APL Idioms
In this article, I raise ten APL problems; each problem has a simple one line solution which does not involve the creation of any intermediate variable. The objective in solving such problems, for novices and experts alike, is to acquire new APL skills; if you can solve the problem without struggle, find an alternative to the first solution. In short, the solution to the problems should be an idiom: these idioms may be compiled into a Vector idiom dictionary. The solutions will be posted on the Vector website a week or so before the publication of the next issue.
1. How many elements does a given variable have?
If the monadic function CE provides the solution, it should yield the following answers:
Syntax  Answer 
CE 90  1 
CE 0 8 9/9  0 
CE 'ABC' 'DEF  2 

2 
CE ''  0 
Restriction: assume that the keyboard does not have the comma (,) symbol.
2. Is a value within a given range?
For any numeric value and a given range, return a result corresponding to the following table:
2 Value is below the minimum value.
1 Value is equal to the minimum value.
0 Value is between the minimum and maximum value.
¯1 Value is equal to the maximum value.
¯1 Value exceeds maximum value.
Result  Description 
2  Value is below the minimum value. 
1  1 Value is equal to the minimum value. 
0  Value is between the minimum and maximum value. 
¯1  ¯1 Value is equal to the maximum value. 
¯1  ¯1 Value exceeds maximum value. 
Restriction: assume that the keyboard does not have any relational operators.
3. Sort a numeric array of integers in ascending order of the number of digits.
For a character array, the solution is simple.
CA←⊃'Sun' 'Mon' 'Tuesday' 'Wed' 'Thursday' 'Fri' 'Sat' CA[⍋CA+.=' ';] Thursday Tuesday Sun Mon Wed Fri Sat
Note that the array is sorted in ascending order of the number of spaces in each row and not in any particular alphabetical order. Is this a clue or a red herring? For practice, devise a solution that ignores embedded spaces. For a numeric array, the monadic function SN provides the solution as follows:
SN 8 1⍴89 ¯78 1229 32 129 11 90232 1 1 89 ¯78 32 11 129 1229 90232
Restriction: assume that the keyboard does not have the format (⍕) or quad (⎕) symbol.
4. Return the element(s) of a numeric array indexed by its first dimension.
If the monadic function LD provides the solution, it should yield the following answers:
Syntax  Answer 
LD 6  6 
LD 98 878 332 2.3 44  44 
LD 2 3 4⍴+\24/1  13 14 15 16 17 18 19 20 21 22 23 24 
Restriction: assume that the keyboard does not have the shape of (⍴) symbol.
5. Return the sum of element(s) of a numeric array on its first dimension.
If the monadic function LS provides the solution, it should yield the following answers:
Syntax  Answer 
LD 6  6 
LS 98 878 332 2.3 44  1354.3 
LD 2 3 4⍴+\24/1  14 16 18 20 22 24 26 28 30 32 34 36 
Restriction: assume that the keyboard does not have the plus (+) symbol. I have used +\24/1 in order to ensure that I get the first 24 numbers in index origin 1: you can set ⎕io ←1 and use ⍳24 instead.
6. Convert the string representation of integers to numbers.
If the monadic function CN provides the solution, it should work as follows:
CN '898' 898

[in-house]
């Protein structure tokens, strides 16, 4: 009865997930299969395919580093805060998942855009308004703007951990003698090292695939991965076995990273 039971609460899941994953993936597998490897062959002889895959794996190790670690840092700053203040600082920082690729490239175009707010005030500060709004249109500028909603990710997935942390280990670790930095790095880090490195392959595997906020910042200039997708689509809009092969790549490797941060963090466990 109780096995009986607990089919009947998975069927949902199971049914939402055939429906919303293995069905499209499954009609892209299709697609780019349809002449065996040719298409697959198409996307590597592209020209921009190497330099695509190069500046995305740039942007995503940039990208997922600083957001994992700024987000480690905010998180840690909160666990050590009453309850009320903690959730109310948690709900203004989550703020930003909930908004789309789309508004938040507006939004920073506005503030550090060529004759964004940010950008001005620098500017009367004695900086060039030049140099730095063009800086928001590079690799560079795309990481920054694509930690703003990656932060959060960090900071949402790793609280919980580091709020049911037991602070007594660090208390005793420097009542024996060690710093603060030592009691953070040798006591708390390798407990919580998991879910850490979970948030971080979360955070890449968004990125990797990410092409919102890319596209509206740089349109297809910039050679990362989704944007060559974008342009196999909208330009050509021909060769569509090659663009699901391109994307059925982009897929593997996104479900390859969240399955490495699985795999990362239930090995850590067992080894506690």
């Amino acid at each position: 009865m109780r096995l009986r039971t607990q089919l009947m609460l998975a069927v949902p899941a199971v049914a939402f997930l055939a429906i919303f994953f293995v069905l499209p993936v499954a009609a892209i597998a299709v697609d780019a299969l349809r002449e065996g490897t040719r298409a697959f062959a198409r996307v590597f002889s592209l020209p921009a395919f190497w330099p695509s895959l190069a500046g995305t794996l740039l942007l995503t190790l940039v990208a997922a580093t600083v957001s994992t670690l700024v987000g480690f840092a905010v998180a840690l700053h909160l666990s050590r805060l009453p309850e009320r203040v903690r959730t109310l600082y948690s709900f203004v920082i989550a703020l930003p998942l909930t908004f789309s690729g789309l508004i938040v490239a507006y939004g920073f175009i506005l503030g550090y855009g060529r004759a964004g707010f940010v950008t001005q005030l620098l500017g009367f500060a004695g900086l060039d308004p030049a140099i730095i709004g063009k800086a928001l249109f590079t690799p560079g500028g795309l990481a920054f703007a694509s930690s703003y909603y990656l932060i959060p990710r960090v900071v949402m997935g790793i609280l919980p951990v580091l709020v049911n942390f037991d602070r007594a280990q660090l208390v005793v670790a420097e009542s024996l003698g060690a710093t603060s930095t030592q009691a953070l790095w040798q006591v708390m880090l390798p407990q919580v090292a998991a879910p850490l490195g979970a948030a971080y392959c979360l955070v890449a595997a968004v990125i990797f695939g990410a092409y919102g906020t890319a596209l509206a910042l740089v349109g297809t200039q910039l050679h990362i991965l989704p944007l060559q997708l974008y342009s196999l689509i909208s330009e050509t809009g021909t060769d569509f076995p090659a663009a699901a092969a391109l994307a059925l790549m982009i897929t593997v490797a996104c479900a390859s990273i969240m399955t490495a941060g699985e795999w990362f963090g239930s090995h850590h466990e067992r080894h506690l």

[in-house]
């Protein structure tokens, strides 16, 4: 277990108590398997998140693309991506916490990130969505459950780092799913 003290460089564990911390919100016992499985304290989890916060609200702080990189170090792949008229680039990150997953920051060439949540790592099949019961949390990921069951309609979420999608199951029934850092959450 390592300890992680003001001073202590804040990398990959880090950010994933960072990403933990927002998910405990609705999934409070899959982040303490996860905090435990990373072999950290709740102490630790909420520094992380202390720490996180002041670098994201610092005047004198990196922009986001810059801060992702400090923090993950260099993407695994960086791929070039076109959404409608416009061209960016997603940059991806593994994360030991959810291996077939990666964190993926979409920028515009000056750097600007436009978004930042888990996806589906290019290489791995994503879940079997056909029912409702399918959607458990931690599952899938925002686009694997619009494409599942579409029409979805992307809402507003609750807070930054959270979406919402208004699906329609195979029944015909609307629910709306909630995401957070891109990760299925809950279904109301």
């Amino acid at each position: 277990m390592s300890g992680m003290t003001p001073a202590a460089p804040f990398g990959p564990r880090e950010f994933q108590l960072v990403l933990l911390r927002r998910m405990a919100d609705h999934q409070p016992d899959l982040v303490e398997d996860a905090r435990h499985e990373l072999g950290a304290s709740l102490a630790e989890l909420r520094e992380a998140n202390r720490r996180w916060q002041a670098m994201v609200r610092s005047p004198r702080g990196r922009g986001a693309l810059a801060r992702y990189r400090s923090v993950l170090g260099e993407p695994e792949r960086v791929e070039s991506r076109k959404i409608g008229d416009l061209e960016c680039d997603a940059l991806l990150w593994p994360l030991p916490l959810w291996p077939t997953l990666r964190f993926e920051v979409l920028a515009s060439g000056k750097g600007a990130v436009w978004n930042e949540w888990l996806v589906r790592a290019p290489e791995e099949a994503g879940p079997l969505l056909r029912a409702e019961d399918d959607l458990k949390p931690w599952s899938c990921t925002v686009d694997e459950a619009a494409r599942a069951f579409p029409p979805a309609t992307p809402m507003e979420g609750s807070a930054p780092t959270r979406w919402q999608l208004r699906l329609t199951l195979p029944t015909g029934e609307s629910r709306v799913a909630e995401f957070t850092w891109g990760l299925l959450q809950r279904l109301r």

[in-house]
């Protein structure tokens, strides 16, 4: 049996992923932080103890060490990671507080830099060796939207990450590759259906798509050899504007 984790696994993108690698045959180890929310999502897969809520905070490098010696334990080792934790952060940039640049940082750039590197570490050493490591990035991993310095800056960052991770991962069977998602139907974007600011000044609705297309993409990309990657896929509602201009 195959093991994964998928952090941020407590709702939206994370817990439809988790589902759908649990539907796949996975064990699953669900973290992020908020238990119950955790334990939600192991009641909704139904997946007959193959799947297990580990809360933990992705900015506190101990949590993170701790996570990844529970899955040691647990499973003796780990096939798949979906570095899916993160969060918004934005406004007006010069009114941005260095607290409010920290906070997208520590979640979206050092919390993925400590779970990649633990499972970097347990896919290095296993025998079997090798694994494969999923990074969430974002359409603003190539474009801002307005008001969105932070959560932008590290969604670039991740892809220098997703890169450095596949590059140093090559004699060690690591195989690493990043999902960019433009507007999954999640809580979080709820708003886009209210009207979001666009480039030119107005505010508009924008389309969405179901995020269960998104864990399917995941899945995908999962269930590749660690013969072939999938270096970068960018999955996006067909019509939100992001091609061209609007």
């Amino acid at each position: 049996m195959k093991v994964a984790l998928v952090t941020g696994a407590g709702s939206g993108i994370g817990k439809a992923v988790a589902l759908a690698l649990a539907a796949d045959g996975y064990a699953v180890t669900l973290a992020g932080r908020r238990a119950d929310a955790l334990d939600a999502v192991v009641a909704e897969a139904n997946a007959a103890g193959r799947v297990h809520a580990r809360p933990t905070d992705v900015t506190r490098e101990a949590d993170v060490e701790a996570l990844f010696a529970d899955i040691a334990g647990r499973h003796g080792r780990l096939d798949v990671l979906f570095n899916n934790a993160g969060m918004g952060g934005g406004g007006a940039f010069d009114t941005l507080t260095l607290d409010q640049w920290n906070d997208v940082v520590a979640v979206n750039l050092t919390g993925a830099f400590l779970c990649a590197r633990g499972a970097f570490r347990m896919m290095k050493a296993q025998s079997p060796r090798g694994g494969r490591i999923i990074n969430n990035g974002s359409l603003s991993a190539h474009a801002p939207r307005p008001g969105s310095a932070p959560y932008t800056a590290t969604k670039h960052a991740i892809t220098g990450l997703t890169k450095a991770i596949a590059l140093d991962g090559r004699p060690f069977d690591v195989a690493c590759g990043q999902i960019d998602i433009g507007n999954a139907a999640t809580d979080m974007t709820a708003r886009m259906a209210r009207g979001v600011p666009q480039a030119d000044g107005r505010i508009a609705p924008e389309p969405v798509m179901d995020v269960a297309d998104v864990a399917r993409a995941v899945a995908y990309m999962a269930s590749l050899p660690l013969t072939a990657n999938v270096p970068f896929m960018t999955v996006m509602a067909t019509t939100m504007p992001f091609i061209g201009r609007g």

10 ×CN '898' 8980 
CN ¨'898' '34' 898 34 
10 ×CN ¨'898' '34' 8980 340 
Restriction: assume that the keyboard does not have the execute (⍎) symbol.
7. Return a numeric array as zeros, increasing the last dimension by 1
If the monadic function ZM provides the solution, it should work as follows:
ZM 2 3 4 0 0 0 0 ZM 2 3⍴⍳6 0 0 0 0 0 0 0 0 ZM 2 3 4⍴⍳24 0 0 0 0 0 0 0 0 0 0 0 0 0 0 0 0 0 0 0 0 0 0 0 0 0 0 0 0 0 0
Restriction: assume that the keyboard does not have the times (×), take (↑), minus (), or comma (,) symbols and it does not end with ⍴0.
8. Return the first ones from a Boolean vector.
If the monadic function FO provides the solution, it should work as follows:
FO 288 68 45 67 77 90 100 13 27 0 0 0 1 0 0 0 0 1 0 0 FO 1 0 1 1 1 0 1 1 0 1 1 0 1 0 0 0 1 0 0 1
Restriction: assume that the keyboard does not have the not (~) or rotate (⌽) symbols.
9. Return the last ones from a Boolean vector.
If the monadic function LO provides the solution, it should work as follows:
LO 288 68 45 67 77 90 100 13 27 0 0 0 0 0 1 0 0 0 1 0 LO 1 0 1 1 1 0 1 1 0 1 1 0 0 0 1 0 0 1 0 1
Restriction: assume that the keyboard does not have the not (~) or rotate (⌽) symbols.
10. Return the elements of a numeric array found at given coordinates.
If the dyadic function RE provides the solution, it should work as follows:
⎕←A←3 4⍴78 90 22 2.3 43.9 92 12 67 23 33 88 9.34 78 90 22 2.3 43.9 92 12 67 23 33 88 9.34 ⎕←B←2 2⍴1 3 2 4 1 3 2 4 A RE B 22 67 ⎕←C←2 5 6⍴60⊢1000 554 684 485 119 559 530 193 631 783 1 838 366 380 987 986 224 269 670 572 312 314 779 160 285 168 883 895 230 361 764 763 891 592 47 51 589 705 297 689 215 208 1000 688 772 946 957 16 721 172 822 982 379 781 163 797 12 702 723 847 735 D←⊃(1 3 4) (1 5 5) (2 1 6) C RE D 224 361 589
Restrictions: assume that a looping solution is not allowed nor one involving semicolon and that index origin is 1.
If you are a developer working with APL, you should be able to propose at least three solutions or idioms in respect of the problems above. The restrictions imposed in formulating the solution should help in determining an idiom.
Subject to readers’ active participation – via correspondence with the editor – the responses will be analysed in a regular feature in future editions of Vector.